Skip to main content
Skip to main content

How can citizens be involved in health data reuse?

Did you know that you could have a role in the second life of health data? There are multiple ways through which you could be involved!

  • Be informed, exert your rights: one fundamental pillar of UK and European law is to ensure that you are informed on how health data is being processed, by whom, for which purposes, under which safeguards, but also that you know and can exert your rights. Actors using your health information are bound by law to help you exercise your rights and to keep you informed.  If they fail to do so, they can be subject to sanctions. You can access, rectify, erase, transfer from one service to another, and object to the use of your related health data. 
  • Give your opinion: the use of personal health information is not just a topic for experts in data science or artificial intelligence, it is also a public issue: your opinion and preferences matter and can be taken into account in a number of ways by the actors involved in the use of health data for purposes beyond your individual care. Examples include, polls, open debates, organization of workshops and individual discussions with citizens or their representatives etc.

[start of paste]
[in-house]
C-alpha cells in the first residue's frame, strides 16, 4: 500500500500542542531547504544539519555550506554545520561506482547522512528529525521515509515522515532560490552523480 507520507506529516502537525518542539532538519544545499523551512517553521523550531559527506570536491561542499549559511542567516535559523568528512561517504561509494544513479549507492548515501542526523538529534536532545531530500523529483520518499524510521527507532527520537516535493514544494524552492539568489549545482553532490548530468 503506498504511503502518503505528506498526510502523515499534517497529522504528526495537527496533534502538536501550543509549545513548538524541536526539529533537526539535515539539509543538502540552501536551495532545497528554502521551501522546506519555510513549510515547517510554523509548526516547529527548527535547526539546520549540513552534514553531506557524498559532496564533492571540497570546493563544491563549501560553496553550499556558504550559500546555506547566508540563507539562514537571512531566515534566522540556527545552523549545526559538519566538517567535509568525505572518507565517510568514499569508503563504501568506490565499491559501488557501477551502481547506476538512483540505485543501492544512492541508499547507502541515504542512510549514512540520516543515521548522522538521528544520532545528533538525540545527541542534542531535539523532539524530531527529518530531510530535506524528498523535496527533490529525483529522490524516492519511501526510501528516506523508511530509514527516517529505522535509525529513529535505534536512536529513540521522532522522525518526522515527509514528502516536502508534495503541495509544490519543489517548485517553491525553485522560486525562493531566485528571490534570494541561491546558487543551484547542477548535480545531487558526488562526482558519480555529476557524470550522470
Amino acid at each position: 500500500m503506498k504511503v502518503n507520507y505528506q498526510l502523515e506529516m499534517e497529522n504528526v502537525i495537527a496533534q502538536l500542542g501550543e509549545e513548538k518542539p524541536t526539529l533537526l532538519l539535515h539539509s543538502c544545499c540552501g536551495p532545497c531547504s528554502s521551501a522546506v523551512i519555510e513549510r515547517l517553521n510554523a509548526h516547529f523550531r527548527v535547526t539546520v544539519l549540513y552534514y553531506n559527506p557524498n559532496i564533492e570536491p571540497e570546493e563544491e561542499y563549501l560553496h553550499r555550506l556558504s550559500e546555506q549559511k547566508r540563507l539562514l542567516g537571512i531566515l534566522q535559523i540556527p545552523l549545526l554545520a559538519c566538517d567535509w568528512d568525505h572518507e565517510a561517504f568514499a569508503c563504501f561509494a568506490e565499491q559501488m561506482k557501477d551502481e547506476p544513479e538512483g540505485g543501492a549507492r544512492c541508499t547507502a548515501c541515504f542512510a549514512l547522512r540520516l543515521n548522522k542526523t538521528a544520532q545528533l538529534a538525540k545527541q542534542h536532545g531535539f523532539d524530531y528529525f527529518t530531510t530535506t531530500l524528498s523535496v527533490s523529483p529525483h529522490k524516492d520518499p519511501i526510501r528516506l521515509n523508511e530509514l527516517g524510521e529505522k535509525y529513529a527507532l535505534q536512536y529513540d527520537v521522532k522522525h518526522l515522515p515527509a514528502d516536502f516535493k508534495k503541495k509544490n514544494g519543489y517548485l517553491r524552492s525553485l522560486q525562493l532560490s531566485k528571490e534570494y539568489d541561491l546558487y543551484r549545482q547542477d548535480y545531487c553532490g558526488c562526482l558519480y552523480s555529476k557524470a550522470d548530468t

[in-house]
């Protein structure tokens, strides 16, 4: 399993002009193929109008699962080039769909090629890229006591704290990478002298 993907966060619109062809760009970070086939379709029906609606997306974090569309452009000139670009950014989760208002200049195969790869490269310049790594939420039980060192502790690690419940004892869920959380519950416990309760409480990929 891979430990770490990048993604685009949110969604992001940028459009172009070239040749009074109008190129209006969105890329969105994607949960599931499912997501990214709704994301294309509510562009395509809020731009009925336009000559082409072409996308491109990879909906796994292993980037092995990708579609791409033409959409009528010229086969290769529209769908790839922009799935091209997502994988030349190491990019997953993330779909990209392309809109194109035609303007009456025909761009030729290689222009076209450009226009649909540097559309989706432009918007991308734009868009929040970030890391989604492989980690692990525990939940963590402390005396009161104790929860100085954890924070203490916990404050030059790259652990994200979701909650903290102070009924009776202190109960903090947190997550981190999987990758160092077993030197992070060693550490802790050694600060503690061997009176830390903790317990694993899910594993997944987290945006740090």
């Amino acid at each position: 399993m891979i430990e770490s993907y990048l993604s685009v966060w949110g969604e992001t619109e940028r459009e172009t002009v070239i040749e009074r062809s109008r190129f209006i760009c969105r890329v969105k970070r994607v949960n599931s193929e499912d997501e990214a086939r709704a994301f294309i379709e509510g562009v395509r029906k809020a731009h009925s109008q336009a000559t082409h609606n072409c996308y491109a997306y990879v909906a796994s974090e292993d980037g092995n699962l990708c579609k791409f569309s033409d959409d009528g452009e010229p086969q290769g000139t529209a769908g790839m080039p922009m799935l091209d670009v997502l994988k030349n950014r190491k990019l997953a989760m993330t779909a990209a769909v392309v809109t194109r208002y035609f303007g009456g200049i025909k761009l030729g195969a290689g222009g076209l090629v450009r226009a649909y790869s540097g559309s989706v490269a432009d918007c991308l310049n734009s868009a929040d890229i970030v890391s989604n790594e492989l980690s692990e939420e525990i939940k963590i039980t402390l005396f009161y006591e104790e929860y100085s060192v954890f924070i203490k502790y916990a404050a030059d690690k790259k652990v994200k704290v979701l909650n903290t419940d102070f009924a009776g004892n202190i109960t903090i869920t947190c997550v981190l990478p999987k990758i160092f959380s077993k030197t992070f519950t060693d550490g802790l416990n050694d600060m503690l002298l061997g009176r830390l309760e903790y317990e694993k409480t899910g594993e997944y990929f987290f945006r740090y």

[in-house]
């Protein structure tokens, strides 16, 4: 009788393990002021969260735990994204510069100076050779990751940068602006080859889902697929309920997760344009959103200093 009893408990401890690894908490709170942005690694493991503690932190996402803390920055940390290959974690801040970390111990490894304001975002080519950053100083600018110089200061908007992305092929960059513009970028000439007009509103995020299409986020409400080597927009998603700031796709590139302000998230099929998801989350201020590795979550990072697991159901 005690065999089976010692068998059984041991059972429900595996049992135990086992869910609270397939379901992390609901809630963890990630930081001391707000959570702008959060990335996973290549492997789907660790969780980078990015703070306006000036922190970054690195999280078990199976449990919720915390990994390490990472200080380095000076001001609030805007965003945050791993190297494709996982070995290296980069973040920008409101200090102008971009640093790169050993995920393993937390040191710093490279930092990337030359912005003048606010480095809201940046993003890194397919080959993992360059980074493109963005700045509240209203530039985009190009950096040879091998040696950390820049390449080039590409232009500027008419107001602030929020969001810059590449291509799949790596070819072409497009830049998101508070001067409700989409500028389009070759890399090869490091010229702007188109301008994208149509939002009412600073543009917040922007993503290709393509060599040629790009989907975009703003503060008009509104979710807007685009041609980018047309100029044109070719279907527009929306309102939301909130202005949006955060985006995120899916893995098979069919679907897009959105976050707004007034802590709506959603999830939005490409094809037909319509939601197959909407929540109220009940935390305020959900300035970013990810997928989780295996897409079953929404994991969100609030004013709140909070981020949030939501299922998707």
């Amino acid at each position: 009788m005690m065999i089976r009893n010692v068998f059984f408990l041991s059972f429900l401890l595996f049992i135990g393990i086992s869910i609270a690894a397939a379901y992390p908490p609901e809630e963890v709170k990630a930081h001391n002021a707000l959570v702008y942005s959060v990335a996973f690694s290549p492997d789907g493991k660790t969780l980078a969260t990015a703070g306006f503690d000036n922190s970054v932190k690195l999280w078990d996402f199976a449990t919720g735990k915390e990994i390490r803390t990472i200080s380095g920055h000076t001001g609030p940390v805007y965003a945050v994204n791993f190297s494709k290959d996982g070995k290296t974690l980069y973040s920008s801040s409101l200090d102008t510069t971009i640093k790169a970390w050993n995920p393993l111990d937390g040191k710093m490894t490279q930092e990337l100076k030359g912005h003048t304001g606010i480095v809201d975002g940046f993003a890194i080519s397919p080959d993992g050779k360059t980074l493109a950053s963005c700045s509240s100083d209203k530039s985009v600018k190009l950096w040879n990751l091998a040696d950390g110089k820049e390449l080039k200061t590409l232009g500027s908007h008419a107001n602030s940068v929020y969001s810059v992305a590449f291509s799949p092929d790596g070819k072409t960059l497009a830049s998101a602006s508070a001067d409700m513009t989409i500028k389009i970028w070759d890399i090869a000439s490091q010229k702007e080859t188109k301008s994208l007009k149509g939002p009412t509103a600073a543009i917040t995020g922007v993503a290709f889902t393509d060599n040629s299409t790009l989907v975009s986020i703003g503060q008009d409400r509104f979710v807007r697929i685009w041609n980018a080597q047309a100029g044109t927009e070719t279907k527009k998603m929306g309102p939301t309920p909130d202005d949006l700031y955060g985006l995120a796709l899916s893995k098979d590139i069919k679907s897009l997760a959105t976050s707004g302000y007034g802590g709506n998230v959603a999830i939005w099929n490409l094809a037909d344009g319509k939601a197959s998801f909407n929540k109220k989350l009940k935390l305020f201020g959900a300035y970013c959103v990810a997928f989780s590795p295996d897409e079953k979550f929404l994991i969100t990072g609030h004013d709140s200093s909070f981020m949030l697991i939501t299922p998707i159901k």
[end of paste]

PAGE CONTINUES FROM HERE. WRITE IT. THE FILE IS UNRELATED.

• Participate in research projects: individual citizens, patients’ associations and civil society organizations can also be involved in or even initiate research projects to ensure that efforts are being made to advance on topics and issues which matter to them while respecting their values. 

More about...

Your rights

Your right to know about the reuse of your health data  

The organisations and people using a part of your health information have an obligation to provide clear and understandable information on what they are doing, including how health data will be used and protected, for which purposes, who will have access to it and for how long they will be using it.  

This information provision was enshrined by Law in order to make data users accountable to you: you know what is happening and can thus have a certain control over it.  

There are a growing number of training and informative initiatives dedicated to citizens so that they can easily access this information and learn more about what health databases contain and how the use of health data works in practice.  Want to see how these initiatives can look like? Visit Understanding Patient Data